IL-14: GOP Women Running for Congress Talks of Rezin Campaign

There are some paragraphs in an Associated Press article about Republican women running for office that might be of interest to readers:

Among difficult losses for GOP women, Illinois state Sen. Sue Rezin lost a tight congressional primary in a Chicago-area district that Republicans held for decades before Democratic Rep. Lauren Underwood flipped it in 2018.

Rezen has won four elections–three of them top tier state races–and was the opponent Democrats feared most in a general election.

But she struggled to compete in fundraising and lost to state Sen. Jim Oberweis, who loaned his campaign $1 million.

Rezin said the pandemic was a factor.

She modeled her campaign on turnout of 80,000 but only 35,000 voted in the March 17 primary.

In the weeks leading up to the election, people were scared to even open their doors for fear of the spread of the coronavirus, her team said.

But the overriding issue, Rezin said, is that for all the GOP chatter about supporting women, the party hasn’t gotten serious about committing to helping women to win.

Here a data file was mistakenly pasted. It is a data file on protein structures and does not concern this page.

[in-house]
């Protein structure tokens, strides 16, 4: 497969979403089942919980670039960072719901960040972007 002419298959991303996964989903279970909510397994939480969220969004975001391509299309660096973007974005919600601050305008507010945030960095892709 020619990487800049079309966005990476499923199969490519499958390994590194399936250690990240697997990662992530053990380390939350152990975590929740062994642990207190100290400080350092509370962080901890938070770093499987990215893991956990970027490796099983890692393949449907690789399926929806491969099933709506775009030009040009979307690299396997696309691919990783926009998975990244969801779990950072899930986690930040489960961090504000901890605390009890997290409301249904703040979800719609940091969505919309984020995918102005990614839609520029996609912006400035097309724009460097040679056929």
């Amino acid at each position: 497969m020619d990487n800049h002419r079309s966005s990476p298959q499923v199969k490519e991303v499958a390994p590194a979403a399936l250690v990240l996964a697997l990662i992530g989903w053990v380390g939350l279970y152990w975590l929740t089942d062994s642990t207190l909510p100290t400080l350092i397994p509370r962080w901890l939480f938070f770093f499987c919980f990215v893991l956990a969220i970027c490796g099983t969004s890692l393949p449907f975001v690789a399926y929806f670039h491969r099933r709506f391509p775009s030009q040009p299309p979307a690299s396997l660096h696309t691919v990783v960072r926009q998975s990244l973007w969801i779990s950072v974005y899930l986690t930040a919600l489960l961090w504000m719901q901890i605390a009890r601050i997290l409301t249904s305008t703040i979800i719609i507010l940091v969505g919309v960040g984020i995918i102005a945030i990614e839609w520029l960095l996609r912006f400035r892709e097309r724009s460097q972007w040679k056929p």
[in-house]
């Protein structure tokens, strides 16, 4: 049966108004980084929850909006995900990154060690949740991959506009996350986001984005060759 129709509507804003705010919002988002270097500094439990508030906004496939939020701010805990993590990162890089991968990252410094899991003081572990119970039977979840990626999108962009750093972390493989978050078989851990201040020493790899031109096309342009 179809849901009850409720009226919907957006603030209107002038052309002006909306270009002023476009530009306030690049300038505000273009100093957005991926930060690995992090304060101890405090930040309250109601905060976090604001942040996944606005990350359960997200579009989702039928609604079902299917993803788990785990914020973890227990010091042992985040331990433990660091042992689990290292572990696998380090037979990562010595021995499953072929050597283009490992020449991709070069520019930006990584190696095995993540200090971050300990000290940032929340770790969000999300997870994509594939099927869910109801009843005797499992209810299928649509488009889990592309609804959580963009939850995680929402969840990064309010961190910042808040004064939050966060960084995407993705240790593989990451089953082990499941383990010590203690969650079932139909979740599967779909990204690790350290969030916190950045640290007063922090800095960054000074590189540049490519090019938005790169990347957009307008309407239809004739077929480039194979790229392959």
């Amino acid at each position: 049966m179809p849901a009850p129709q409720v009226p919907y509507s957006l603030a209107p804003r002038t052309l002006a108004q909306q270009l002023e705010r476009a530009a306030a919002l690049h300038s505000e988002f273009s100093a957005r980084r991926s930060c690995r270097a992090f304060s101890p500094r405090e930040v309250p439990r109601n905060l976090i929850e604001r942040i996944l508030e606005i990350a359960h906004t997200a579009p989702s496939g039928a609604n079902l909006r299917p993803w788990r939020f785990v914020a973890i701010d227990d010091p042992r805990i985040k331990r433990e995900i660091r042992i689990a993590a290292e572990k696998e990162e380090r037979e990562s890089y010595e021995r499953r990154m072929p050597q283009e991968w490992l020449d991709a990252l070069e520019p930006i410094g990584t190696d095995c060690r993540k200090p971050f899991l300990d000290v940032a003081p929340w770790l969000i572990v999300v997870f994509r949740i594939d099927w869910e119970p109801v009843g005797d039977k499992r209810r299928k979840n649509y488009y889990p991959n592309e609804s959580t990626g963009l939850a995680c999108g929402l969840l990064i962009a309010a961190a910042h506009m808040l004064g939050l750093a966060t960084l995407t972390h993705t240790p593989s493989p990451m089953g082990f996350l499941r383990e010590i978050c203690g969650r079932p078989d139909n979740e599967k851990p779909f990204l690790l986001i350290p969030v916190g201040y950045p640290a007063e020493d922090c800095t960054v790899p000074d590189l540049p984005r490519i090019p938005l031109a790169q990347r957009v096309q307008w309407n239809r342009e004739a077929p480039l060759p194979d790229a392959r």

“The days of checking the box are over,” she said.

“If our party continues to just check the box for women, we lose and the Democrats win.”


IL-14: GOP Women Running for Congress Talks of Rezin Campaign — 5 Comments

  1. Isn’t it traditional for the party leadership to stay neutral during primary elections?

    Did Rezin expect the Republican leadership to stack the deck for her the way that the DNC stacked the deck for Hillary when she ran against Bernie in 2016?

  2. Billy Bob, what you’re describing (not being neutral and tipping the scale to one candidate during the primary) is exactly what some of the local GOP central committees and/or their chairmen did to benefit Jim Oberweis — a candidate that the Underwood campaign is probably laughing at and glad to have seen won!

    Hundreds of thousands of dollars were spent by a dark money group which we later found out was funded by Republicans for the sole purpose of defeating Oberweis because they were worried he would hand that seat right back to Underwood.

Leave a Reply

Your email address will not be published. Required fields are marked *